“Hi, I’m Ben and I got a real bad cocaine problem.”
That was the first sentence Ben Vaught ever said to me. That came a little more than three years ago, on the north side of the Huntington Beach Pier. In that moment, I didn’t really know exactly how to respond to this blond goofball who introduced himself in a manner that was either recklessly, unnecessarily bold, or he was just kidding, one of those guys who you can never tell when they’re serious or not.
Shoot, I didn’t know. All I knew about Californians was the stereotypes we got on the East Coast, where all of them are blond, impossibly good looking, a bit odd, and can be described in vague terms like “laid back” and “chill.” Most, too, probably smoke a lot of weed.
On the surface, Ben seemed to fit the stereotype, though I’ll note, before we get too far into this story, that he does not, and never did, have a cocaine problem. Ben’s never touched cocaine. Ben’s a great kid (I’ll always call him a kid, despite him turning 22 quite soon).
And that above introduction kicked off three years of one of my closest friendships in California, one in which he refers to me as his big brother.
Over the next three years, Ben and I played or trained together on average no less than two or three times a week. I spent Thanksgiving at his house. His parents are my de facto California Mom and Dad. We’ve played a CBVA with me on the left playing left-handed (we took fifth two years ago, and were we pretty proud of that). We’ve played a CBVA with me on the left playing right-handed (torn rotator cuff to the left; evidently you have to take this mysterious concept of “time off” in this sport to remain healthy).
We’ve joked about playing real tournaments together, but neither of us ever really took that seriously because we’re both left-handed and everyone knows the Golden Rule about lefties: You don’t put a lefty on the left.
A few weeks ago, Ben and Branden Clemens qualified for a trio of NORCECA tournaments. They played the first, at the end of September in Punta Cana, and took ninth, though Clemens tweaked his wrist and didn’t want to push it.
So Ben called me. A lefty.
I wasn’t sure if he was serious or not. After all, we’d only joked about playing together, and we mustn’t forget the Golden Rule: Never put a lefty on the left. Turns out, Benny was serious. Per USAV rules, you’re allowed one sub per calendar year to swap in for the partner with whom you qualified. Ben used his lone “wild card” of sorts on me.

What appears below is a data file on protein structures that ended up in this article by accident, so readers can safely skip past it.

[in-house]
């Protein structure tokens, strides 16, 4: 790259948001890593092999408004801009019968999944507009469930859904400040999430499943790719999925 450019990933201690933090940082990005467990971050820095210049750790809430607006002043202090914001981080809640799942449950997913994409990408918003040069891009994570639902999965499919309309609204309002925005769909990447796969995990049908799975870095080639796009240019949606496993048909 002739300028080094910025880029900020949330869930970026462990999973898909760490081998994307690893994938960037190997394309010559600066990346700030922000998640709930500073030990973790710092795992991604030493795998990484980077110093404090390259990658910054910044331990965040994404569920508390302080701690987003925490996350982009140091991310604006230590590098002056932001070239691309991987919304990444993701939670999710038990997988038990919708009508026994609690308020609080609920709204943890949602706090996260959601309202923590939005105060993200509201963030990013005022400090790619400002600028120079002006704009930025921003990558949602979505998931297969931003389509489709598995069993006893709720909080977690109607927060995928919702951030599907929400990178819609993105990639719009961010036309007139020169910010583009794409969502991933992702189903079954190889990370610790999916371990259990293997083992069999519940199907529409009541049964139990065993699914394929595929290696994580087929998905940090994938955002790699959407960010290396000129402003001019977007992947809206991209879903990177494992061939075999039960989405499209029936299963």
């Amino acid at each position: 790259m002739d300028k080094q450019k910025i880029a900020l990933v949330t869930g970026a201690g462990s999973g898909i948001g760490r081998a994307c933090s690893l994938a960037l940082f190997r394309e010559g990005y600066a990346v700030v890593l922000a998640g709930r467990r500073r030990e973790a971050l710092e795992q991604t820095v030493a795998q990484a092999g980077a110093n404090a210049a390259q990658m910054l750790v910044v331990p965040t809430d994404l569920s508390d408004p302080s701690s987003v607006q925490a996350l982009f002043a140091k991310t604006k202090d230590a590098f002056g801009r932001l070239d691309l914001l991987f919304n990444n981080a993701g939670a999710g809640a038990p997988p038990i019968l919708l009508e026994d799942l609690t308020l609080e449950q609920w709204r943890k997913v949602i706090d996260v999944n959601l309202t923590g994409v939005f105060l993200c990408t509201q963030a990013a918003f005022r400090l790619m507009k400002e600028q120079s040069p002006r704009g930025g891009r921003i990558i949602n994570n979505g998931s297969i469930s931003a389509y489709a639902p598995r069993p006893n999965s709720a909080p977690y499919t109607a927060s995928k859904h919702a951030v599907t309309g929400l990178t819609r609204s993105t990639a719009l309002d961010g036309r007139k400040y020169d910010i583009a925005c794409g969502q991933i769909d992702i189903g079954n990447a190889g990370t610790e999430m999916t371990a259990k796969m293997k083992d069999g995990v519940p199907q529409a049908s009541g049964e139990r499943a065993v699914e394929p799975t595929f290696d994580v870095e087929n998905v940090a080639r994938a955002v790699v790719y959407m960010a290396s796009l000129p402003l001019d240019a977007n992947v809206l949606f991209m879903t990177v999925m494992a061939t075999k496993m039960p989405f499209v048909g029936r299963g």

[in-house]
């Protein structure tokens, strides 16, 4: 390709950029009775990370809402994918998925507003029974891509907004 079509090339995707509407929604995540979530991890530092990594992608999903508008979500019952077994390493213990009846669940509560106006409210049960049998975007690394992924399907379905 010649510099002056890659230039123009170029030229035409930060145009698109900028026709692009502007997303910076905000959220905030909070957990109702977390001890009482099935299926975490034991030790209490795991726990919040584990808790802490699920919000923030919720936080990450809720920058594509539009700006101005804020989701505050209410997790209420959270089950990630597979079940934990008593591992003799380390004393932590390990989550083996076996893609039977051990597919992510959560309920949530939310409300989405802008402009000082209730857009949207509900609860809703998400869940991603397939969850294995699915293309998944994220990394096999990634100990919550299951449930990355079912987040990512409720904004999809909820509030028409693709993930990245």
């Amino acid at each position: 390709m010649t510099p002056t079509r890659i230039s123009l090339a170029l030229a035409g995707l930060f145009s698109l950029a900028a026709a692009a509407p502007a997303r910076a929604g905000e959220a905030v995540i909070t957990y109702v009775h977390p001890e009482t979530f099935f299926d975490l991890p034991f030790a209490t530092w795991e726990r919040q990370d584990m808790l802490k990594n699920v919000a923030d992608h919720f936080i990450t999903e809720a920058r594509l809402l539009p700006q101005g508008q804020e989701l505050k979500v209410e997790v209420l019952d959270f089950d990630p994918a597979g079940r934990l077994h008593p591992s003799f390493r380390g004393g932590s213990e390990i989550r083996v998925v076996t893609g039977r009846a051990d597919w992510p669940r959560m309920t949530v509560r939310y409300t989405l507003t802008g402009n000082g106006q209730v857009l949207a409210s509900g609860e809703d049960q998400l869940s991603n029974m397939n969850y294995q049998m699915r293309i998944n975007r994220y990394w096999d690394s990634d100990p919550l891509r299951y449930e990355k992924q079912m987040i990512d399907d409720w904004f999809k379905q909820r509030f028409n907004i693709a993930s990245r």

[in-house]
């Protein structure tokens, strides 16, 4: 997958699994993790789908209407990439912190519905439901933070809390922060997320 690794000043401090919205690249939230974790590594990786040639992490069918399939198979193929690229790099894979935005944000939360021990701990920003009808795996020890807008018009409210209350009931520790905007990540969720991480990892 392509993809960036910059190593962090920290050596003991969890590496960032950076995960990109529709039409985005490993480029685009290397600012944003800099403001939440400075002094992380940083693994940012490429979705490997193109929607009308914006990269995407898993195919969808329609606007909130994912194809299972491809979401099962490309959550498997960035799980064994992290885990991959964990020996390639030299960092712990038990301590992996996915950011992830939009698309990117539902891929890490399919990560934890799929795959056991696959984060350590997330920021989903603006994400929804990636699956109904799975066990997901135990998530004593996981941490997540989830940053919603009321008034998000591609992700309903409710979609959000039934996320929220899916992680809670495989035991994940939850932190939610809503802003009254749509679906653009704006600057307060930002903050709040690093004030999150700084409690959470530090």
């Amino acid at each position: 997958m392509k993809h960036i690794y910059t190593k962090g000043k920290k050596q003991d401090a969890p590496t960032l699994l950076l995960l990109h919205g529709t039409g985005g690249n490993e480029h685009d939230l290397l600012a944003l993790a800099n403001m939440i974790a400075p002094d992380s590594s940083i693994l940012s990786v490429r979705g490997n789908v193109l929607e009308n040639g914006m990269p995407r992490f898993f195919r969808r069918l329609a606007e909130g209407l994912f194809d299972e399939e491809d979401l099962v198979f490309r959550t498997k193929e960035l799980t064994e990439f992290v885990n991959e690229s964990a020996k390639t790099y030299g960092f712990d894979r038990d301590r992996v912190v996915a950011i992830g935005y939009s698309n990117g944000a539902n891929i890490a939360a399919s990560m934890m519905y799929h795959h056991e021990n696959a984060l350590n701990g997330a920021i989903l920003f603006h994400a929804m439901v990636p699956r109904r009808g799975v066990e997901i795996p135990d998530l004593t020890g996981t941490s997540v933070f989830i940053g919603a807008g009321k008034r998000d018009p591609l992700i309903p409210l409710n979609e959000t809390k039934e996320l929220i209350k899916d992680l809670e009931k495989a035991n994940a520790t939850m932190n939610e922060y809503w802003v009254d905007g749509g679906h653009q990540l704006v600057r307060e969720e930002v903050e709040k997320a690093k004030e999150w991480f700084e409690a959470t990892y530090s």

So on Wednesday, we’re headed to Martinique, a little French island in the Caribbean that seems quite the idyllic place to play beach volleyball and maybe accidentally miss my return flight home. On a more serious note, it fulfills the last unchecked goal I had for this year: Compete for the United States of America.
I’ve always wanted to, and I knew, at the beginning of the year, when I began mapping out my goals, that a NORCECA or even a one- or two-star FIVB would be something I’d love to do. Had Ben not called me, I wouldn’t have had the chance. Now I do.
Also competing for the USA are the women’s teams of Katie Spieler and Karissa Cook and Melissa Fuchs and Victoria Dennis.
Now I get to put my passport to use for the first time, so Tri can stop making fun of me on SANDCAST for never having left the country. Now I can compete for the red, white and blue, and maybe even come home with a medal for Old Glory. I don’t really care if it’s just a NORCECA. I’m happy to start at the bottom rung of the ladder — it’s where I should start, anyway — though I do find it hilarious that it’s an Olympic qualification event, and technically, Ben and I will be in the Olympic race together (#RoadToTokyo!!!).
I still get to rep the U.S. And I get to do it with a fellow lefty and one of my closest friends. Don’t worry, Mrs. Vaught, there will be no cocaine involved. Though we might just come home with a medal.
There is also an FIVB World Tour three-star event in Chetumal, Mexico, this week, that includes second-seeded Kerri Walsh Jennings and Brooke Sweat and fellow Americans Brittany Howard and Kelly Reeves, seeded 16th, and Kim DiCello and Irene Pollock, seeded 20th.
The USA pairs of Kim Smith and Jace Pardon and Caitlin Ledoux and Geena Urango are in the qualifier.